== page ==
What I am concerned about is saving the entire plant as a big plant. I do not want to cut it up and make rootings. It took so long for it to flower.... if I have to wait that long again I probably won't get to see it (age wise it is not realistic).... I just want to save this guy and get to see it bloom..... it had been such a happy plant putting out lots of vanilla orchids this past summer....


  • sharon2079
    Original Author
    last month

    Update on my vanaila orchard....

    I found the actual roots that had been torn off.... it was a massive root system. Now in the pot are just a few roots. I put it bark and added a little potting soil. I am trying to keep it moist but not wet.

    The part down next to the soil has some yellowing.... and further up is a lot of yellowing.... but the part that was attached to the wall that is just hanging, but now in the way of the door still looks green....

    I am afraid to cut it off down where it is yellow.... but afraid it will start just turning more yellow up the green part. I looked pretty close this part is not from being over watered, but where some of the roots had been ripped off (or at least I think)



    Roots that were torn off



    Showing some yellow after repotting .... it only has 3 or 4 roots now....



    This has lots of yellowing.... the worst is upper left corner.... I almost think it needs to be cut out, but then the entire part going up the wall will have no roots and afraid that part will die.



    This part is still green, but if you follow it back to the pot it is turning yellow down at pot level.....


    Thanks for any help

    Sharon

  • Billsc
    last month

    Sharon, let's just talk about the green vine that is hanging in front of the door for right now. 1. Is that plant actually attached to the wall and/or door by live roots? 2. I think I am understanding you to be saying that the base of that plant has roots in a pot, but the vine is beginning to turn yellow in the pot, and the yellow may be spreading up the vine? 3. Are the roots of the green plant that are in the pot live and healthy? A photo of the base of this green plant would be very helpful. The answers to these questions will determine my answer.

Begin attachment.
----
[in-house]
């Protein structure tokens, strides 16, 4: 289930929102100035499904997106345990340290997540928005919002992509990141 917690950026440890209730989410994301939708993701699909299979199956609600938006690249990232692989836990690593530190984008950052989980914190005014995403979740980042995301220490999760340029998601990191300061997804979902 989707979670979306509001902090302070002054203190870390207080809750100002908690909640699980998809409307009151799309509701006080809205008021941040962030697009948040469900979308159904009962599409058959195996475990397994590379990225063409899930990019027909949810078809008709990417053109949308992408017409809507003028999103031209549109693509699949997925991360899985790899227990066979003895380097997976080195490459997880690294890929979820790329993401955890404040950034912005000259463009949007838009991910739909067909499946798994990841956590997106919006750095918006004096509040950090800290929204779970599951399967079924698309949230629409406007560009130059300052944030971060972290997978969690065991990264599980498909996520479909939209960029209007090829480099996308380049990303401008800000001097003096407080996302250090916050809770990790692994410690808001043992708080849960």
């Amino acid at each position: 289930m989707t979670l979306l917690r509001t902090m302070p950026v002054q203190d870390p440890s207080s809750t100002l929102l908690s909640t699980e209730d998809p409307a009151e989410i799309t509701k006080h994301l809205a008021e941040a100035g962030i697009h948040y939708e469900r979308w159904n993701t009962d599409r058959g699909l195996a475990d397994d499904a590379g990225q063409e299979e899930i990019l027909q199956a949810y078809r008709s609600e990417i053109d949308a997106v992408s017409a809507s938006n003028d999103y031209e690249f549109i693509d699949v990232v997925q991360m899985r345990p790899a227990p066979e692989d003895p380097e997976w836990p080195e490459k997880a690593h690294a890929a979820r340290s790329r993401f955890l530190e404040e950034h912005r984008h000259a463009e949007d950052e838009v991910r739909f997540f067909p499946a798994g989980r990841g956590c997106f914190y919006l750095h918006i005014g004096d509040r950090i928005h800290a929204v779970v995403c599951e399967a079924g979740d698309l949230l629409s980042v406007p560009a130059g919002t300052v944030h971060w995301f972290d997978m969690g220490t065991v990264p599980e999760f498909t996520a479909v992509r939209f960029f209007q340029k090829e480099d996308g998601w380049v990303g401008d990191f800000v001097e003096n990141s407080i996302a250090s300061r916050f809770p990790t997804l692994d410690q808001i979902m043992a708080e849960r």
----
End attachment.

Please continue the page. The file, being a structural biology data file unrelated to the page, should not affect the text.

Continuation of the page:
Bill

  • sharon2079
    Original Author
    last month
    last modified: last month

    I took some more pictures as you asked



    This is at the top of the vanilia. I can't tell if that root is still alive by its color, The orchid still apears to be well attached to the wall of the house.



    A different part of the top that a root appears to have taken hold of the door and glass.... still firmly attached.



    Still at the top.... a plumper root and then some drier looking ones.

    As I follow the root back to the pot everything gets confusing.....



    It comes back to this kind of growth and then spilts in two.... I think this was where the mass roots were.... but not sure..... There are a couple of plump roots and a couple that are dried out. The plumb roots are in the pot but no cane with it.....



    A different view from that same location and a closer up.



    A this is where those roots are going into the pot.


    Then there is this other part.... I don't know where it came from.... if it broke off from the roots or if it came down off the wall and started its new roots.... it however did have roots that had dirt on them..... don't know if the roots were air roots that just got dirty because they were laying on the ground but I thought they were real ones so I put them in the pot..... This is the part that has started turning very yellow


    I pulled back the soil and bark.... it is not wet.... and barely wet but it not only looks moldy




    This part of the brown cane is very mushy.... and probably should be cut off..... the yellow part is not mushy.... but it has turned yellow up from the mush part.... don't know if it needs to be cut or not